noun (pl. hypocrisies)
the practice of claiming to have moral standards or beliefs to which one's own behavior does not conform; pretense.
Too many politicians lie, deceive, and fill their pockets with taxpayer’s money. As Henry Kissinger said, 90 percent of them give the other 10 percent a bad name. Thomas Jefferson noted, “Whenever a man has cast a longing eye on office, a rottenness begins in his conduct.” People pay little attention because they expect nothing more. However, there is one behavior people despise above most others, regardless of political views, and that is hypocrisy.
Al Gore is a classic modern form of the career politician. All other career efforts fail, so they choose a vehicle in the form of a moral high ground issue. As H. L. Mencken said, “The urge to save humanity is almost always a false front of the urge to rule.”
Gore tells us in his book An Inconvenient Truth (AIT) that his epiphany occurred after his son was seriously injured.
“I began to rethink everything, especially what my priorities had been.” “I made at least two enduring changes: I vowed always to put my family first, and I also vowed to make the climate crisis the top priority of my professional life.”
I guess he put his family first when he got involved in a sex case in Portland Oregon. It occurred in the same year he separated from his wife Tipper, the person to who he dedicated the AIT book. Hypocrisy, yes, but people tend to give leeway and understand these as typical of personal human problems that plague everyone.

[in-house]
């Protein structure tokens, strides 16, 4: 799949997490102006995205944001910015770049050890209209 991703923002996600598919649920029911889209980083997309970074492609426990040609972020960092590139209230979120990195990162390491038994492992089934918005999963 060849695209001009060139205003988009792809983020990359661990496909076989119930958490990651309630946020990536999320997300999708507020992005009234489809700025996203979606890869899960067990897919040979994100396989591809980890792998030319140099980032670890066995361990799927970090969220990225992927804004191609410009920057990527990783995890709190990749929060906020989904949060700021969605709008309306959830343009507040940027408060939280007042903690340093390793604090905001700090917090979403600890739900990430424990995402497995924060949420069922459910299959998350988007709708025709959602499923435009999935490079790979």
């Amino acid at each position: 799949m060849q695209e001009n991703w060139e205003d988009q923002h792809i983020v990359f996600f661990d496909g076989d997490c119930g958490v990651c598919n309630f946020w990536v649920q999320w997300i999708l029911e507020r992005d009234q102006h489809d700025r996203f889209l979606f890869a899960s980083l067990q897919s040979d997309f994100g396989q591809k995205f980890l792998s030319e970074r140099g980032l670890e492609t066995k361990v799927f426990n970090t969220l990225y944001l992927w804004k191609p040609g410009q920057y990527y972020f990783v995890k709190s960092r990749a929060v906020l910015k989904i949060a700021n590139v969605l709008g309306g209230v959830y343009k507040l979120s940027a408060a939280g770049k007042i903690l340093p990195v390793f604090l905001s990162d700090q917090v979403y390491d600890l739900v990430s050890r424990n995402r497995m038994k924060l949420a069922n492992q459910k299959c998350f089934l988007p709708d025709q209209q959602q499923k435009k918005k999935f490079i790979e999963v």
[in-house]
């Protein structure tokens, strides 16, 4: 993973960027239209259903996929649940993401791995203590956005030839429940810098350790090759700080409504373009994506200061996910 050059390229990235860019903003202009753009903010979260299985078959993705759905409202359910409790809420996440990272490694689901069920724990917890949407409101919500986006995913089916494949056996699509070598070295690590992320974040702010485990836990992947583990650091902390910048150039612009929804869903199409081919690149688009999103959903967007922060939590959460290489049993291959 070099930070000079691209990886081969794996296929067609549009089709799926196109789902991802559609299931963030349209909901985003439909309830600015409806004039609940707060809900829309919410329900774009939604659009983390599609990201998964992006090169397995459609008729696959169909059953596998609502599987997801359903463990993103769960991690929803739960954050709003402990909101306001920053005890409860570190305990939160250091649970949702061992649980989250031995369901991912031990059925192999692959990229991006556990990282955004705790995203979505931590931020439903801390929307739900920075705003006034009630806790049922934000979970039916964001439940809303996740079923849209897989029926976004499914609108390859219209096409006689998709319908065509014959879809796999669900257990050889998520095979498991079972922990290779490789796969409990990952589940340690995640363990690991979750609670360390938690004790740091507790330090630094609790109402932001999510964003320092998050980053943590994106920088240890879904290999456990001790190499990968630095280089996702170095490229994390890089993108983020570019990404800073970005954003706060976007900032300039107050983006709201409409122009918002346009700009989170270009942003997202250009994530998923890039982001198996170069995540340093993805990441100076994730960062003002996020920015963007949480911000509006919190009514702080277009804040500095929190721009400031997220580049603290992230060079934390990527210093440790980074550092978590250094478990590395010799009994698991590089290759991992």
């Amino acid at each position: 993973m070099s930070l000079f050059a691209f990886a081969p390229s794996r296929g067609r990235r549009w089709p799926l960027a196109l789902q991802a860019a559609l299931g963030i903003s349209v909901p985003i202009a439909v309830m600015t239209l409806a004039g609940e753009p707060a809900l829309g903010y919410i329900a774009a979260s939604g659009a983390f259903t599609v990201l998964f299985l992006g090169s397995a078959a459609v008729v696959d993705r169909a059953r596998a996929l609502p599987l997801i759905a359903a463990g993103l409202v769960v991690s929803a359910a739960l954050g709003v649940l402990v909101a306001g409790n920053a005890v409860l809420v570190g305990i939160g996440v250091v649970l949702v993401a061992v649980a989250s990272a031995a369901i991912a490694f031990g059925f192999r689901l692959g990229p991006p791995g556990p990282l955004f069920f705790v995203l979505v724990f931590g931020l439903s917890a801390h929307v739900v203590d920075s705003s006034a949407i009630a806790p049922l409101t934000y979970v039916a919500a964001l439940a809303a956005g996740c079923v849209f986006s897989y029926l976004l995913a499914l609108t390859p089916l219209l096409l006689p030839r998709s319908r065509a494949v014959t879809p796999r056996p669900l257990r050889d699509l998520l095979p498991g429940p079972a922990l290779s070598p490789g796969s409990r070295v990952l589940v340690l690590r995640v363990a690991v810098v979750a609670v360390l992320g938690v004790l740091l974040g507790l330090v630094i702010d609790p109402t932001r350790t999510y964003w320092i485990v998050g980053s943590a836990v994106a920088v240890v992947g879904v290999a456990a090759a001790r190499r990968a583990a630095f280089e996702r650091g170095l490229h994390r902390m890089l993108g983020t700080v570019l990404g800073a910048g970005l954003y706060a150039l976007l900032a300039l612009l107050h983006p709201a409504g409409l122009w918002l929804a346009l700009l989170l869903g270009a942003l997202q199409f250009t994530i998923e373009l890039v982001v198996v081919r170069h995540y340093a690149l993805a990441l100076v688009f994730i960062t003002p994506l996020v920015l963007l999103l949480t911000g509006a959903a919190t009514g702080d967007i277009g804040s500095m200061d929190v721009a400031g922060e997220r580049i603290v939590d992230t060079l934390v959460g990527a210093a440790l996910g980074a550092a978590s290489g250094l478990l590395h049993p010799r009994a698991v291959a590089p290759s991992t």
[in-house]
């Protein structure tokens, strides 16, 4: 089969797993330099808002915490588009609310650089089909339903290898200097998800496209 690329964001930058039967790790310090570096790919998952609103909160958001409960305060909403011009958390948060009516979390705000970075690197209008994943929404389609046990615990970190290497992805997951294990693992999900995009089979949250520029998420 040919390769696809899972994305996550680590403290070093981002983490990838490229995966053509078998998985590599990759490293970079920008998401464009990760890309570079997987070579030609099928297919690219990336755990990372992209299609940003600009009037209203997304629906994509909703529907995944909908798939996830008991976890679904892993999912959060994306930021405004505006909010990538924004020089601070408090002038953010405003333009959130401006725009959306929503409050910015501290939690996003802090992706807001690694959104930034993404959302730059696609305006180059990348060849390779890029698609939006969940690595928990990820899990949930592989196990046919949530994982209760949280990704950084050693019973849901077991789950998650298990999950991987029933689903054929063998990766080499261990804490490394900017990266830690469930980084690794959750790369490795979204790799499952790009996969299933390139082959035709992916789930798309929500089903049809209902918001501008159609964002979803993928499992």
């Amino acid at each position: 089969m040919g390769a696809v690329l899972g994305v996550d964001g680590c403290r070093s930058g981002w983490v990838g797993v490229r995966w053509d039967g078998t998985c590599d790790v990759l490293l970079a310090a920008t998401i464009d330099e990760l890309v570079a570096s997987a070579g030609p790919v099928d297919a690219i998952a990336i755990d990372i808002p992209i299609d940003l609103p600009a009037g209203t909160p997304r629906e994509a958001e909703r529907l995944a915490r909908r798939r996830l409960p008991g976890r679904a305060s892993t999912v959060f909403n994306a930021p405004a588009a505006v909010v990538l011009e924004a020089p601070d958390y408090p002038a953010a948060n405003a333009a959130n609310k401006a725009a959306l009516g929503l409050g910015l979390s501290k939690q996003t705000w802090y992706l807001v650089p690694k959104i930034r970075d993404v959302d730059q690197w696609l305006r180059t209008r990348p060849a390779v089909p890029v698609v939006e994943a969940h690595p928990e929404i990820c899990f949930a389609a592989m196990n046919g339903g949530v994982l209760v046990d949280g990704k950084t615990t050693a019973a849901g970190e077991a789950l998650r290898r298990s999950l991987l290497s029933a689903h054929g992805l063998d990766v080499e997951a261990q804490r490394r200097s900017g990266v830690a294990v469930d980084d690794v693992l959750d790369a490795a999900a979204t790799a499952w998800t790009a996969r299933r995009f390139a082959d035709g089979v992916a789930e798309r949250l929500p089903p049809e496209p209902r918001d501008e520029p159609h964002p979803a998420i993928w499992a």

The Daily Mail reports Gore’s wealth grew from $1.7 million to $200 million in just 13 years. Others put his net worth at $300 million. Again, most don’t begrudge someone making money. Apparently, the US Department of Justice was considering fraud charges. The claim is he identified CO2 as a problem then made money from the claim by selling carbon credits.
Then there is the case of the Nobel Prize he shared with the Intergovernmental Panel on Climate Change (IPCC) for his movie AIT. In the same week the Nobel Committee announced his Prize, a UK Court ruled that the movie was propaganda with nine scientific errors and could only be shown in classrooms with warnings and a documentary showing the counter-arguments.
Gore seemed untouched by the steady drip of these exposures. Then, in 2007 the Tennessee Center for Policy Research disclosed that his carbon footprint on just one of his houses was 20 times the national average. This exposure did more damage than anything up to that point.
A list of Al Gore’s hypocritical actions begins with a story:
Did you hear the joke about the father of four telling everybody that overpopulation is killing the planet? Well, it’s not a joke, it’s Al Gore. Just when we thought we could go more than a month or two without new evidence of Al saying one thing and doing another, the father of four is taking hypocrisy to a new low, hectoring people about their need to make smarter birth choices to save the planet.
It is an extensive list. No wonder, in a previous version of this article I fell for a Twitter parody of Ontario Provincial Parliament member Glen Murray, a well-known supporter of global warming, purportedly exposing another Gore hypocrisy.
A parody is only effective if it is close to the truth.
Gore is not an unusual example of the ‘Do as I say, not as I do’ practice of too many politicians, he is an extreme example. The question is how long can Gore accumulate hypocrisies before he loses credibility. How long before people others learn he is doing more harm than good?
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